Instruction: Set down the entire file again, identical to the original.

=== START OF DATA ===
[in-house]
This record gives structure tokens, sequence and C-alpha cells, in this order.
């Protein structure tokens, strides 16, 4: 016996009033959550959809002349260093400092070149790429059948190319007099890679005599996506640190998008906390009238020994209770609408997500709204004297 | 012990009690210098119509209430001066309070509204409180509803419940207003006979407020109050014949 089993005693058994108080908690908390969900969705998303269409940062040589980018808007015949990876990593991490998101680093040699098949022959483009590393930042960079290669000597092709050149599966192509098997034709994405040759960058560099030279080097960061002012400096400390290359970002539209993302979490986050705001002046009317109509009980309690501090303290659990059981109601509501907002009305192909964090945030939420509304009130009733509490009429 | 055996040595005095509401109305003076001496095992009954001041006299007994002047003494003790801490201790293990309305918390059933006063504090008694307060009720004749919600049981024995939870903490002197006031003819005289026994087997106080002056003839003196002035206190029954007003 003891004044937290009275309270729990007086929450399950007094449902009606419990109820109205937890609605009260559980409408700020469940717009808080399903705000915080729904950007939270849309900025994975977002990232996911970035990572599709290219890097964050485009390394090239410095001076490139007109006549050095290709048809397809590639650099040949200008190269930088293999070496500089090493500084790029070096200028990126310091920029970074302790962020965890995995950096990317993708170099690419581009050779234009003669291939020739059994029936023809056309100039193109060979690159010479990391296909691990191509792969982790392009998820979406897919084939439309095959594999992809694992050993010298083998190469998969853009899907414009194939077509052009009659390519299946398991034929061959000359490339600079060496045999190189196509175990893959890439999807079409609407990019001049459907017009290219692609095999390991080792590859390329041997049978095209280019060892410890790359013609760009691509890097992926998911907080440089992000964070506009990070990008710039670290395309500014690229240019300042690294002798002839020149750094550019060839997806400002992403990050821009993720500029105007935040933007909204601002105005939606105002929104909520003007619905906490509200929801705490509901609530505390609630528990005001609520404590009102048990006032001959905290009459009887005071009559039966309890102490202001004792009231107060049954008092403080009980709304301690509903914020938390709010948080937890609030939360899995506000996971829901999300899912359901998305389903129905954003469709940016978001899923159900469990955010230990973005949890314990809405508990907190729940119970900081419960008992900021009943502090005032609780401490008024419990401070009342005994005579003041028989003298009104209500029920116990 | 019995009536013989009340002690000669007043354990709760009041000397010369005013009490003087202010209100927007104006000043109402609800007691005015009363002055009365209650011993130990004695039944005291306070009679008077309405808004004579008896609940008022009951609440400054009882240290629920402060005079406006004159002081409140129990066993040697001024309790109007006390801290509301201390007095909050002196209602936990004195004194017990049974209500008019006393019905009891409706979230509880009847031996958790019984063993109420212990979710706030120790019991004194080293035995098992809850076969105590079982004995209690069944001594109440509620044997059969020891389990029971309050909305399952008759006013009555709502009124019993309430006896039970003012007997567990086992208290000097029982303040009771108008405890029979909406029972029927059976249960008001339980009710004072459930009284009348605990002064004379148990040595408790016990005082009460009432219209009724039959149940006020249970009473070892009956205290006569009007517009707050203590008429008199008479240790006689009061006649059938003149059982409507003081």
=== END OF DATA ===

[in-house]
This record gives structure tokens, sequence and C-alpha cells, in this order.
């Protein structure tokens, strides 16, 4: 016996009033959550959809002349260093400092070149790429059948190319007099890679005599996506640190998008906390009238020994209770609408997500709204004297 | 012990009690210098119509209430001066309070509204409180509803419940207003006979407020109050014949 089993005693058994108080908690908390969900969705998303269409940062040589980018808007015949990876990593991490998101680093040699098949022959483009590393930042960079290669000597092709050149599966192509098997034709994405040759960058560099030279080097960061002012400096400390290359970002539209993302979490986050705001002046009317109509009980309690501090303290659990059981109601509501907002009305192909964090945030939420509304009130009733509490009429 | 055996040595005095509401109305003076001496095992009954001041006299007994002047003494003790801490201790293990309305918390059933006063504090008694307060009720004749919600049981024995939870903490002197006031003819005289026994087997106080002056003839003196002035206190029954007003 003891004044937290009275309270729990007086929450399950007094449902009606419990109820109205937890609605009260559980409408700020469940717009808080399903705000915080729904950007939270849309900025994975977002990232996911970035990572599709290219890097964050485009390394090239410095001076490139007109006549050095290709048809397809590639650099040949200008190269930088293999070496500089090493500084790029070096200028990126310091920029970074302790962020965890995995950096990317993708170099690419581009050779234009003669291939020739059994029936023809056309100039193109060979690159010479990391296909691990191509792969982790392009998820979406897919084939439309095959594999992809694992050993010298083998190469998969853009899907414009194939077509052009009659390519299946398991034929061959000359490339600079060496045999190189196509175990893959890439999807079409609407990019001049459907017009290219692609095999390991080792590859390329041997049978095209280019060892410890790359013609760009691509890097992926998911907080440089992000964070506009990070990008710039670290395309500014690229240019300042690294002798002839020149750094550019060839997806400002992403990050821009993720500029105007935040933007909204601002105005939606105002929104909520003007619905906490509200929801705490509901609530505390609630528990005001609520404590009102048990006032001959905290009459009887005071009559039966309890102490202001004792009231107060049954008092403080009980709304301690509903914020938390709010948080937890609030939360899995506000996971829901999300899912359901998305389903129905954003469709940016978001899923159900469990955010230990973005949890314990809405508990907190729940119970900081419960008992900021009943502090005032609780401490008024419990401070009342005994005579003041028989003298009104209500029920116990 | 019995009536013989009340002690000669007043354990709760009041000397010369005013009490003087202010209100927007104006000043109402609800007691005015009363002055009365209650011993130990004695039944005291306070009679008077309405808004004579008896609940008022009951609440400054009882240290629920402060005079406006004159002081409140129990066993040697001024309790109007006390801290509301201390007095909050002196209602936990004195004194017990049974209500008019006393019905009891409706979230509880009847031996958790019984063993109420212990979710706030120790019991004194080293035995098992809850076969105590079982004995209690069944001594109440509620044997059969020891389990029971309050909305399952008759006013009555709502009124019993309430006896039970003012007997567990086992208290000097029982303040009771108008405890029979909406029972029927059976249960008001339980009710004072459930009284009348605990002064004379148990040595408790016990005082009460009432219209009724039959149940006020249970009473070892009956205290006569009007517009707050203590008429008199008479240790006689009061006649059938003149059982409507003081």